The ionKey/MS expansion also includes new iKey chemistries, specifically HSS T3 (high strength silica) and BEH C4 (Bridged Ethyl Hybrid) 1.7 μm UPLC grade particles in five and ten cm pathlengths. When first introduced, the iKey featured C18, BEH 300, Å CSH (Charged Surface Hybrid) and C18 BEH 130 Å.
“The feedback from early adopters has reaffirmed our belief that ionKey/MS will change how the world thinks about LC/MS,” said Ian King Ph.D., Vice President, Separations Technology, Waters Division. “Not only is ionKey/MS enabling more scientists to effectively apply micro scale chromatography/mass spectrometry by simplifying the user experience, we are more excited about the increases in sensitivity. Customers are telling us they are now able, for the first time, to obtain zeptomolar (<100,000 molecules) limits of quantification with MS technology.”
First unveiled in March 2014 for use with the ACQUITY® UPLC® M-Class System and Xevo® TQ-S Mass Spectrometer, the Waters® ionKey/MS System physically integrates a UPLC separation into the mass spectrometer producing a significant improvement in sensitivity, enabling scientists to achieve unparalleled separation and detection of compounds. Early adopters of the ionKey/MS System are already reporting exceptional sensitivity, robustness and ease-of-use out of mass spectrometry for applications as far-ranging as bioanalyses and pharmacokinetic studies to food safety and environmental analyses.
In addition to the enhanced sensitivity, scientists praise the plug and play nature of ionKey/MS. Scientists no longer have to contend with delicate fittings and columns and concern themselves with extra column dispersion and the inevitable variability and band broadening that comes with it.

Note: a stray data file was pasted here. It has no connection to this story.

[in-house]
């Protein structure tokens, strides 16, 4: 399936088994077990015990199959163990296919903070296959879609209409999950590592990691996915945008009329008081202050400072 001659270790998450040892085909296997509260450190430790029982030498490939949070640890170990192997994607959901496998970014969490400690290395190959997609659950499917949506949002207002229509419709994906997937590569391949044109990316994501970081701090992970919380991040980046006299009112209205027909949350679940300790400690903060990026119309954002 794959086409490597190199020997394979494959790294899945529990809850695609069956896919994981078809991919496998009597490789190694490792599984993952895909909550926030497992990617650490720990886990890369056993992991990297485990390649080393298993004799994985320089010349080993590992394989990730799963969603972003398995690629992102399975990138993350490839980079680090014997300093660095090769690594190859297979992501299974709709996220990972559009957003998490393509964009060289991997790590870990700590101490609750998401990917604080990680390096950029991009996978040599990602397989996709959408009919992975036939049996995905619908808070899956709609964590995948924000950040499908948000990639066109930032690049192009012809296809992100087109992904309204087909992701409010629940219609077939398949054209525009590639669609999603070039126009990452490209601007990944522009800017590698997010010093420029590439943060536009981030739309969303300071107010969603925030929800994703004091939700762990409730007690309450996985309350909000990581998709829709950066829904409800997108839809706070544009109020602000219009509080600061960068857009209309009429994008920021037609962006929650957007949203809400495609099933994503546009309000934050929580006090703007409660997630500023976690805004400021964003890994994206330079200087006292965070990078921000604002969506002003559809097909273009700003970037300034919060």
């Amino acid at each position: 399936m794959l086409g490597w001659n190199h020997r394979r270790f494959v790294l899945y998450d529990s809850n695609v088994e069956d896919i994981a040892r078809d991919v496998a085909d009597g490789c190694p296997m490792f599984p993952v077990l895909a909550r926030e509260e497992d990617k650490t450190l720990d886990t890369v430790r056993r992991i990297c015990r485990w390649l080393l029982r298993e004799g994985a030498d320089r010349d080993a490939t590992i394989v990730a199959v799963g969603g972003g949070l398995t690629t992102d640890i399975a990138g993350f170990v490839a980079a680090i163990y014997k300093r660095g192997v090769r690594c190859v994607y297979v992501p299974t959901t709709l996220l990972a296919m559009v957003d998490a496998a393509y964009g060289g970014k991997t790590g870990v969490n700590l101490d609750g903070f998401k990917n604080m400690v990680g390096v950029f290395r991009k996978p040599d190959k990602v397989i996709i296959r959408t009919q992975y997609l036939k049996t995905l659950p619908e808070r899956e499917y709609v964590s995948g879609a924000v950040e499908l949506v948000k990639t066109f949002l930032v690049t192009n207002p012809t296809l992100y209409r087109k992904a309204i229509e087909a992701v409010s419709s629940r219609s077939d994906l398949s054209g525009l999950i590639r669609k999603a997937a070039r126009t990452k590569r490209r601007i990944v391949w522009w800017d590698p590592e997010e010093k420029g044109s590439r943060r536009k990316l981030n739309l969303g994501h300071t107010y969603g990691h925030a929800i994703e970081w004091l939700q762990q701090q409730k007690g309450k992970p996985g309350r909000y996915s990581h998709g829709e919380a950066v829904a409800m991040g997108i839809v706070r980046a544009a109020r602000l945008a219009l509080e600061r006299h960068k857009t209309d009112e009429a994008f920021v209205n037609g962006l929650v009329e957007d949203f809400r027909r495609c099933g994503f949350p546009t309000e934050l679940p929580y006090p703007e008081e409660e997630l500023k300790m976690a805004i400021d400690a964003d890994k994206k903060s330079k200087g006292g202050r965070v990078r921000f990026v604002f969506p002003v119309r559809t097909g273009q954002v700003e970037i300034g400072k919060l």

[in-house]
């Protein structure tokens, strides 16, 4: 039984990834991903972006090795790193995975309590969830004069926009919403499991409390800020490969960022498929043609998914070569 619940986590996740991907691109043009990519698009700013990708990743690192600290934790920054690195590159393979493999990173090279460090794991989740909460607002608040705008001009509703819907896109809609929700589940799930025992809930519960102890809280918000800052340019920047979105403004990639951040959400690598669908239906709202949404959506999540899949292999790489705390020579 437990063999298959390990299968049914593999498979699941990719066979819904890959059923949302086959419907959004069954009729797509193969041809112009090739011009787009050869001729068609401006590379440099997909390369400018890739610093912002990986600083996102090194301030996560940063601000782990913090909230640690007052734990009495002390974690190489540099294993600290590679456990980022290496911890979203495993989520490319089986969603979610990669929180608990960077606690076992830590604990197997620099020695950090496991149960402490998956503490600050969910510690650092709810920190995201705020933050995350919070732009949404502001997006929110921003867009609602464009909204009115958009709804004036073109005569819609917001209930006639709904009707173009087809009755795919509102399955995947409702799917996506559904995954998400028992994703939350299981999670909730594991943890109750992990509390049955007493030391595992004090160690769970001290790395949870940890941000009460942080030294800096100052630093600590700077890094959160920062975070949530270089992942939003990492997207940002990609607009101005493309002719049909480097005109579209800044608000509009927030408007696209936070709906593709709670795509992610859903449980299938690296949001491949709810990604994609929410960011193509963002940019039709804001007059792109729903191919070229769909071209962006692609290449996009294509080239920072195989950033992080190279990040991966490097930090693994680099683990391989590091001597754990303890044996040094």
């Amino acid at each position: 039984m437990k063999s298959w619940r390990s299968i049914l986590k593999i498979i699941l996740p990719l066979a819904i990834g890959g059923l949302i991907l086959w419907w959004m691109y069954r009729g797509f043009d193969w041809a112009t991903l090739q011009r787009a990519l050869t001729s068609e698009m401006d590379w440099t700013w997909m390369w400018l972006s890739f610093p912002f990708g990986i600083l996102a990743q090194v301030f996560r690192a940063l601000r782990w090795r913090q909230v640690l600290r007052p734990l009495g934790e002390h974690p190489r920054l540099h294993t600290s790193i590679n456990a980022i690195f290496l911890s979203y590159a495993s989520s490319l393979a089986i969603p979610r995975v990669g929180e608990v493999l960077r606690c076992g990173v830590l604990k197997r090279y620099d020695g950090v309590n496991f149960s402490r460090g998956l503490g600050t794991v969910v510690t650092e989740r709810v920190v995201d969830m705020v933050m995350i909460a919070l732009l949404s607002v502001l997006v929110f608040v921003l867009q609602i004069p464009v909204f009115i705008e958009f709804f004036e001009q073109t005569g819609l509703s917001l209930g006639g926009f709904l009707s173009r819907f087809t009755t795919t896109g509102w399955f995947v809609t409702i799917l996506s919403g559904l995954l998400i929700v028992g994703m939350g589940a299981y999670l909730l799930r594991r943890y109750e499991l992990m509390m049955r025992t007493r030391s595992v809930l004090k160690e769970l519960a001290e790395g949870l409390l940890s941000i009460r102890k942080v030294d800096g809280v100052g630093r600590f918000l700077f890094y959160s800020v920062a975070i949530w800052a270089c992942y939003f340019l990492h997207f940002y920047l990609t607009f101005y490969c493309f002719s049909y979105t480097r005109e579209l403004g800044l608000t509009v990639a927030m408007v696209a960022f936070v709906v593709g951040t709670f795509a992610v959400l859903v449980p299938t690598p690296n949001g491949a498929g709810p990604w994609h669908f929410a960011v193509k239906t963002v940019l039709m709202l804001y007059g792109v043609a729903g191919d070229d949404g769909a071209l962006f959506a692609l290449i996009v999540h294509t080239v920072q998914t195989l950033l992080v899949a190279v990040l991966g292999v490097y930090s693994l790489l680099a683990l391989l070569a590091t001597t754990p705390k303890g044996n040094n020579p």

One scientist who has seen what the ionKey/MS System can do is Rand Jenkins, Ph.D. and Scientific Director of PPD Laboratories (www.ppd.com), a global contract research organization specializing in drug discovery, development, life cycle management and laboratory services. "I strongly believe that systems combining ease of use and optimum microflow performance, exemplified by Waters ionKey/MS, will be the next wave in both routine and advanced LC/MS analysis."
The size of a smart phone, the ionKey/MS System’s iKey Microfluidic Separation Device contains the fluidic connections, electronics, ESI interface, column heater, eCord™ Intelligent Chip Technology and the 1.7 micron UPLC grade particles packed inside a 150 micron I.D. channel to perform hundreds upon hundreds of UPLC separations reproducibly and reliably without degradation in performance. The Waters iKey separation device is designed so that all it takes is a few seconds for a scientist to insert it into the source of the mass spectrometer and with the turn of a key, make the fluidic and electric connections and lock it into place. Besides storing the iKey device’s dimensions, chemistry type, serial number, manufacturing and QC history, the unique eCord chip captures and records information such as operator name, instrument name, sample set name, date of first and last injection, total number of injections, observed back pressures and operating temperatures – usage data that is tied to the individual iKey device and is accessed with Waters Software.
At this scale of chromatography, the savings in solvent approaches 90% and along with the ease-of-use and gains in sensitivity ionKey/MS System brings to the laboratory is a true game-changer.
For quantifying extremely low abundance analytes, researchers often turn to microscale LC techniques because of their ability to produce clean spectra, minimizing background noise and optimizing ionization efficiency. As reported in Bioanalysis, January 2014, Merck scientists beta-testing the ionKey/MS System reported a >60-fold increase in sensitivity for GLP-1, a hormone peptide, and other selected analytes as compared to traditional 2.1mm chromatography. The method they developed on Waters ionKey/MS System reported achieved an overall 20-fold increase in sensitivity (0.5 picomoles vs. 11 picomoles) for endogenous levels of GLP-1 in human plasma, a faster run time (nine minutes vs. 35 minutes), increased specificity and resolution over a more traditional LC-MS/MS method.